Congress to vote on surveillance bill

WASHINGTON (NEWS10) – This week Congress is getting ready to vote to reauthorize FISA 702.

It’s the foreign intelligence surveillance act that was approved as a result of 9/11 designed to help prevent terrorism.

The foreign intelligence surveillance act allows intelligence agencies to spy on suspected foreign terrorists.

Some lawmakers are concerned the agencies are spying on Americans by gathering and saving our electronic communications.

“It is vast amounts of information, content, phone calls, images, videos, emails,” Rep. Zoe Lofgren (D-California-19th) said.

“FISA stands for the foreign intelligence surveillance act and I would submit that if we don’t put the F back in FISA it becomes ISA and Americans should know that the eyes are on them,” Rep. Tom Garrett (R-Virginia-5th) said.

A growing group of lawmakers says before they will vote to reauthorize FISA 702 – the law must be reformed.

The USA Rights Act would allow the government to continue surveillance for foreign intelligence but would require a warrant before looking at communications by Americans.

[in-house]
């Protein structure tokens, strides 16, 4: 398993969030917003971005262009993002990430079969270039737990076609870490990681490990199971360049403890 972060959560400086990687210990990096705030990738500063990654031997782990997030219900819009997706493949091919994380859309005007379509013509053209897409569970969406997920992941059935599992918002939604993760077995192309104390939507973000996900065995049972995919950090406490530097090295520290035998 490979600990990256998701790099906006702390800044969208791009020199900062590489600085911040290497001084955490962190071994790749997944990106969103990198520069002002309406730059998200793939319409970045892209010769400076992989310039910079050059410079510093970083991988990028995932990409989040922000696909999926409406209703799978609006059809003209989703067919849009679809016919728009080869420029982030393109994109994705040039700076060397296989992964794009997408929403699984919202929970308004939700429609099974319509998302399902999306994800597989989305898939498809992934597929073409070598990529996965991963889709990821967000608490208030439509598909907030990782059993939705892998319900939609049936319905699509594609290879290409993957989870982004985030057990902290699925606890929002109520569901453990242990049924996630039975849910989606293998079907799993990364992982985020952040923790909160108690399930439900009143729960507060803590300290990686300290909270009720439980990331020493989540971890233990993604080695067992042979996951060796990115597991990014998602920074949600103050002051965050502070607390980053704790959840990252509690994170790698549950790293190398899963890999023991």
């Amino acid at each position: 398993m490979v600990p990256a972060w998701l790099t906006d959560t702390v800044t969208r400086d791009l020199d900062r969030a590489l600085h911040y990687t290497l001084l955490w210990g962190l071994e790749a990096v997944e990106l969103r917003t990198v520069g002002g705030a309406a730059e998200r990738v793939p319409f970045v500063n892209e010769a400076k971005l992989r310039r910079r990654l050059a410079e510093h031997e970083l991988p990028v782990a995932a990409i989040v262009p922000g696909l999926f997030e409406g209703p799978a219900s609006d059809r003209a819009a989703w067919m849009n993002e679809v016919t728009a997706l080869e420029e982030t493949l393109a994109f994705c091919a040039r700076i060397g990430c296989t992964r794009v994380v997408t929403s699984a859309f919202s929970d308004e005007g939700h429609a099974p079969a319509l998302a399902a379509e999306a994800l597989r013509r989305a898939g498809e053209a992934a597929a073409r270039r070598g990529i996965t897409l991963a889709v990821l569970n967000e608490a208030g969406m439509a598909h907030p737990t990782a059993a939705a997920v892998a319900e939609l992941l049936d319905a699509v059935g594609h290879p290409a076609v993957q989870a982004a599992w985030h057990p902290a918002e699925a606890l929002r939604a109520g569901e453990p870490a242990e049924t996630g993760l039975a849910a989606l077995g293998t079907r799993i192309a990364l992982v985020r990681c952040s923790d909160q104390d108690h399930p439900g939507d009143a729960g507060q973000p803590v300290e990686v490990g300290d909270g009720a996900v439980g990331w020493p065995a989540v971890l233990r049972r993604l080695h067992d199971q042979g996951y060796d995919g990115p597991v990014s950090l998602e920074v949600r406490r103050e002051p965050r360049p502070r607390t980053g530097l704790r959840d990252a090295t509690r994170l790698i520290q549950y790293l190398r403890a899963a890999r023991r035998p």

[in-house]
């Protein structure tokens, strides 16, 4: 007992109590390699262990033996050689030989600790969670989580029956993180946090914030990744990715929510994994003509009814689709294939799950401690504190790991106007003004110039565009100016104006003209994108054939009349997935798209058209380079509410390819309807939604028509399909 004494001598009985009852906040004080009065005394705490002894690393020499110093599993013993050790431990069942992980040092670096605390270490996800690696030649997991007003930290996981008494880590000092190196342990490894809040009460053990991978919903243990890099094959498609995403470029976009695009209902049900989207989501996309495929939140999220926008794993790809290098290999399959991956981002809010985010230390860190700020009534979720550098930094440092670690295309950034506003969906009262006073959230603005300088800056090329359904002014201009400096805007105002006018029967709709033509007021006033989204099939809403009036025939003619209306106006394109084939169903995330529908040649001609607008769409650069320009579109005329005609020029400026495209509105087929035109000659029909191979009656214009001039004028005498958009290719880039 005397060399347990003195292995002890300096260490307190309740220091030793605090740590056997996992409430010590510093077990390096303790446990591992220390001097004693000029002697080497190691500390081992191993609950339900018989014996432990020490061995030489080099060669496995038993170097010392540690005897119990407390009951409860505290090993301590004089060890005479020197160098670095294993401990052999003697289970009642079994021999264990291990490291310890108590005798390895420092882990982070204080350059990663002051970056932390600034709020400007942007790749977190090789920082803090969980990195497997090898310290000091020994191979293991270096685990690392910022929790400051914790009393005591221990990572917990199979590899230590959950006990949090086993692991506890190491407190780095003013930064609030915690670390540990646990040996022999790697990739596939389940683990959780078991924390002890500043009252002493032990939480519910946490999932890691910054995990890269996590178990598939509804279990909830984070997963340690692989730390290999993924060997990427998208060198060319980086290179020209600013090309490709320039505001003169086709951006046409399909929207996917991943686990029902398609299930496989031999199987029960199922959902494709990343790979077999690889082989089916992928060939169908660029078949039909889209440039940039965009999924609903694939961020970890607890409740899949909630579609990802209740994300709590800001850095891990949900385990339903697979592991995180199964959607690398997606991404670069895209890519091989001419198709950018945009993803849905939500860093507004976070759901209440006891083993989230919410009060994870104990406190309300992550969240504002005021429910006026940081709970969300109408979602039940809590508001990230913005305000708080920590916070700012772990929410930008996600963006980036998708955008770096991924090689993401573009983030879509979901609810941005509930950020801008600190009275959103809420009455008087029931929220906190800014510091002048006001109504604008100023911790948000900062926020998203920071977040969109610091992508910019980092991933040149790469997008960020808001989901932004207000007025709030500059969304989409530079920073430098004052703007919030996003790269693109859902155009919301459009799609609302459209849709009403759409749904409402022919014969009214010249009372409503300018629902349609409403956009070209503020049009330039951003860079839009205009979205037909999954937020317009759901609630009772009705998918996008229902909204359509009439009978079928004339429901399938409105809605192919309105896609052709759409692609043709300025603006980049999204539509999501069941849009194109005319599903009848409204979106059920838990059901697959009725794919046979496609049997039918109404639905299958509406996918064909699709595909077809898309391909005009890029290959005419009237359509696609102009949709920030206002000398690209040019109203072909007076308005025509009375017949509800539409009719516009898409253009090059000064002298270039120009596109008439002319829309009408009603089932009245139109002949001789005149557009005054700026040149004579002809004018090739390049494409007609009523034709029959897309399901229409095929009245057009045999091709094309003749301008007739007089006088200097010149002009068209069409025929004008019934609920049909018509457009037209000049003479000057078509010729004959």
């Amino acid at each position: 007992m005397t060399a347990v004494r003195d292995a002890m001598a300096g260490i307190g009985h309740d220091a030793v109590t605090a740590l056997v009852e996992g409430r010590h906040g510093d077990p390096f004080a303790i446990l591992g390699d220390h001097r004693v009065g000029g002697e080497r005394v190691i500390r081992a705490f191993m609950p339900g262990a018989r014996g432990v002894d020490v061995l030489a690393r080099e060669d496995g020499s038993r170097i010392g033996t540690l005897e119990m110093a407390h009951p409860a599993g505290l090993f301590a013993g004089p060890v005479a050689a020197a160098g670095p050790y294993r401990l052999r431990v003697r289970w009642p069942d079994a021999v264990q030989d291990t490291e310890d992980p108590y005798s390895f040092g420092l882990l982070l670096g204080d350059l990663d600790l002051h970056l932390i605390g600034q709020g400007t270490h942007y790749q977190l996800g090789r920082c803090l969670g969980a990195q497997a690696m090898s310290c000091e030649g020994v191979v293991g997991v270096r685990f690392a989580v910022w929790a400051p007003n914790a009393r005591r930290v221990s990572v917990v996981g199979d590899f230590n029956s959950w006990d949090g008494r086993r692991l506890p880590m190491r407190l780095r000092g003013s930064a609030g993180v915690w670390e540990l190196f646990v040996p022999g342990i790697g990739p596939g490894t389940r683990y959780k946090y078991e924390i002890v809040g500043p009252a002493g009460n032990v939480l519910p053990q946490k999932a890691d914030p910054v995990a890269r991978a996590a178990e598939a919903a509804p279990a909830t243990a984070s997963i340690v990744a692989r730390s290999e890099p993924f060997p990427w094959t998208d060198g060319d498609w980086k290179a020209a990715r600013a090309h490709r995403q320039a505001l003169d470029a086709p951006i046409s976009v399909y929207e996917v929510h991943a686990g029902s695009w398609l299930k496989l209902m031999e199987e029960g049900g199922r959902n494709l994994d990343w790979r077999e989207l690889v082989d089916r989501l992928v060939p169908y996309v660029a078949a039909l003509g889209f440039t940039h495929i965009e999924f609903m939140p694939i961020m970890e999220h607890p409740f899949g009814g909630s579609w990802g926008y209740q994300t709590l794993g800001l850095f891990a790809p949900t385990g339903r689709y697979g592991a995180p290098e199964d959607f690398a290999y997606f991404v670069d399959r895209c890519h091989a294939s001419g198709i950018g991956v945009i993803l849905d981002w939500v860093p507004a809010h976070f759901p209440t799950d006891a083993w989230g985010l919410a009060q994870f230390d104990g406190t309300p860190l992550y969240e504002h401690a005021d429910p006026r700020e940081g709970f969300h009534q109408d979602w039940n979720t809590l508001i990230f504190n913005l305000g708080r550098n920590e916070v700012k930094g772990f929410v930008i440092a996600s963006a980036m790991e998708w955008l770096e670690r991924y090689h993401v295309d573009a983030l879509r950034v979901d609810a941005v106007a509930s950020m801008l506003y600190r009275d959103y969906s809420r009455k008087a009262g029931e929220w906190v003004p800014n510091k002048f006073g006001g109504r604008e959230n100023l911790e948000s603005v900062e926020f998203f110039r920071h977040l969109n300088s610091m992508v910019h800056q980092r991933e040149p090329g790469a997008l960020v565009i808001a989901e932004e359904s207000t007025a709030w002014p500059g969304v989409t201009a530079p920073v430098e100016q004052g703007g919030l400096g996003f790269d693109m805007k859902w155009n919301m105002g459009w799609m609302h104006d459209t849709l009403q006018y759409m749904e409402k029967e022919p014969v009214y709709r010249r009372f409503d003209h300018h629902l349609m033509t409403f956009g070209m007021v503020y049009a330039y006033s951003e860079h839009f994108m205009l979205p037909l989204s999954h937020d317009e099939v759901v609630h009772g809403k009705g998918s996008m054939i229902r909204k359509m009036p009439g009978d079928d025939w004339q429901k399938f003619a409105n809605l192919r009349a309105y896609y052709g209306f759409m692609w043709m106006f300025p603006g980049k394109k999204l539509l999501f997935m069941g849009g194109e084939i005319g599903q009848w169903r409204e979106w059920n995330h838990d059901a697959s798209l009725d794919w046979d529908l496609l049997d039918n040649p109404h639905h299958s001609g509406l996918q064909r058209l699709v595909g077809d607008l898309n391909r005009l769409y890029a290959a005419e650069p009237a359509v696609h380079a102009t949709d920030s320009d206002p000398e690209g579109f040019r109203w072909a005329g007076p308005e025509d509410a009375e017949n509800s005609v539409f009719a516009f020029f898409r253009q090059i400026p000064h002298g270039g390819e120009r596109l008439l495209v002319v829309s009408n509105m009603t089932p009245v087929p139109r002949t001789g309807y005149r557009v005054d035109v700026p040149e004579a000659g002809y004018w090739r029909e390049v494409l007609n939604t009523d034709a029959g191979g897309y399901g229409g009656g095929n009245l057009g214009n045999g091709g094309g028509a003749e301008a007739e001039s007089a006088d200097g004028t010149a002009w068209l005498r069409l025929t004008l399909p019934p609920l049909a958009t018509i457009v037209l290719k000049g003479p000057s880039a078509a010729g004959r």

Senators Ron Wyden and Rand Paul agree the reforms are necessary.

“It is possible for the American people to have policies that promote both security and liberty, we understand that those two are not mutually exclusive,” Sen. Ron Wyden (D-Oregon) said.

“The Bill of Rights requires that information be gathered under the 4th amendment with probable cause, and naming the person, naming the papers,” Sen. Rand Paul (R-Kentucky) said.

Congressman Brian Fitzpatrick, a former FBI agent, says reforms to FISA aren’t necessary.

“Section 702 is a critical tool that the intelligence community uses properly to target a non-U.S. person outside of the united states that is vital to US security,” Rep. Fitzpatrick (R-Pennsylvania-8th) said.

Opponents of FISA reform say changing the rules would give more rights to terrorists and criminals.

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